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Modularity of gene-regulatory networks revealed in sea-star development

Overview of attention for article published in BMC Biology, January 2011
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About this Attention Score

  • In the top 25% of all research outputs scored by Altmetric
  • High Attention Score compared to outputs of the same age (85th percentile)
  • Above-average Attention Score compared to outputs of the same age and source (55th percentile)

Mentioned by

blogs
1 blog

Citations

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3 Dimensions

Readers on

mendeley
45 Mendeley
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Title
Modularity of gene-regulatory networks revealed in sea-star development
Published in
BMC Biology, January 2011
DOI 10.1186/1741-7007-9-6
Pubmed ID
Authors

Carmel McDougall, Bernard M Degnan

Abstract

Evidence that conserved developmental gene-regulatory networks can change as a unit during deutersostome evolution emerges from a study published in BMC Biology. This shows that genes consistently expressed in anterior brain patterning in hemichordates and chordates are expressed in a similar spatial pattern in another deuterostome, an asteroid echinoderm (sea star), but in a completely different developmental context (the animal-vegetal axis). This observation has implications for hypotheses on the type of development present in the deuterostome common ancestor.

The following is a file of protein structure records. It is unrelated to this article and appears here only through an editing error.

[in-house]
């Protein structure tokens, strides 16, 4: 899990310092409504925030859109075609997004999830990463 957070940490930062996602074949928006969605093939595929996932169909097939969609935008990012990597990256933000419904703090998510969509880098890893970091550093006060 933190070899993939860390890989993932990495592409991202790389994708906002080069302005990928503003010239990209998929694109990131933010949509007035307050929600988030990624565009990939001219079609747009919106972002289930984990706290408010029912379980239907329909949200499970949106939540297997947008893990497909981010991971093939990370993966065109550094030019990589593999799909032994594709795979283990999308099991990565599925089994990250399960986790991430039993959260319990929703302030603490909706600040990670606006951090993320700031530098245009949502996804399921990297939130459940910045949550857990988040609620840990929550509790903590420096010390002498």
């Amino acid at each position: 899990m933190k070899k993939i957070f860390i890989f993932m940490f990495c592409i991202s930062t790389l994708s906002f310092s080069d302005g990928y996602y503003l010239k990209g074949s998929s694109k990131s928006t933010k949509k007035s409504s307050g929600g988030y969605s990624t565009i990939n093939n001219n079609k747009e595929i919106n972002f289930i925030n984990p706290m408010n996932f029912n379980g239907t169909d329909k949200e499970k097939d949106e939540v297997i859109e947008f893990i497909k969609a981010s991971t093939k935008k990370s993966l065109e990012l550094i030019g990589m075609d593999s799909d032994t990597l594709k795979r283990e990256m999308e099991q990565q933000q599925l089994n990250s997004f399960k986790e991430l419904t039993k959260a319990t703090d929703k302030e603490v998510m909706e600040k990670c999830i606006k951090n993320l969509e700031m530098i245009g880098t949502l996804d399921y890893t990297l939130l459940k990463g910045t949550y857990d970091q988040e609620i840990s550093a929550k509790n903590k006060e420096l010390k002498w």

Mendeley readers

The data shown below were compiled from readership statistics for 45 Mendeley readers of this research output. Click here to see the associated Mendeley record.

Geographical breakdown

Country Count As %
United States 4 9%
Norway 2 4%
Brazil 1 2%
France 1 2%
United Kingdom 1 2%
Japan 1 2%
Germany 1 2%
Unknown 34 76%

Demographic breakdown

Readers by professional status Count As %
Student > Ph. D. Student 12 27%
Researcher 9 20%
Professor > Associate Professor 5 11%
Professor 3 7%
Student > Bachelor 1 2%
Other 3 7%
Unknown 12 27%
Readers by discipline Count As %
Agricultural and Biological Sciences 23 51%
Biochemistry, Genetics and Molecular Biology 3 7%
Earth and Planetary Sciences 2 4%
Mathematics 1 2%
Environmental Science 1 2%
Other 3 7%
Unknown 12 27%

Attention Score in Context

This research output has an Altmetric Attention Score of 8. This is our high-level measure of the quality and quantity of online attention that it has received. This Attention Score, as well as the ranking and number of research outputs shown below, was calculated when the research output was last mentioned on 04 February 2011.
All research outputs
#443,596
of 3,685,046 outputs
Outputs from BMC Biology
#232
of 579 outputs
Outputs of similar age
#12,469
of 85,546 outputs
Outputs of similar age from BMC Biology
#17
of 38 outputs
Altmetric has tracked 3,685,046 research outputs across all sources so far. Compared to these this one has done well and is in the 87th percentile: it's in the top 25% of all research outputs ever tracked by Altmetric.
So far Altmetric has tracked 579 research outputs from this source. They typically receive a lot more attention than average, with a mean Attention Score of 10.7. This one has gotten more attention than average, scoring higher than 59% of its peers.
Older research outputs will score higher simply because they've had more time to accumulate mentions. To account for age we can compare this Altmetric Attention Score to the 85,546 tracked outputs that were published within six weeks on either side of this one in any source. This one has done well, scoring higher than 85% of its contemporaries.
We're also able to compare this research output to 38 others from the same source and published within six weeks on either side of this one. This one has gotten more attention than average, scoring higher than 55% of its contemporaries.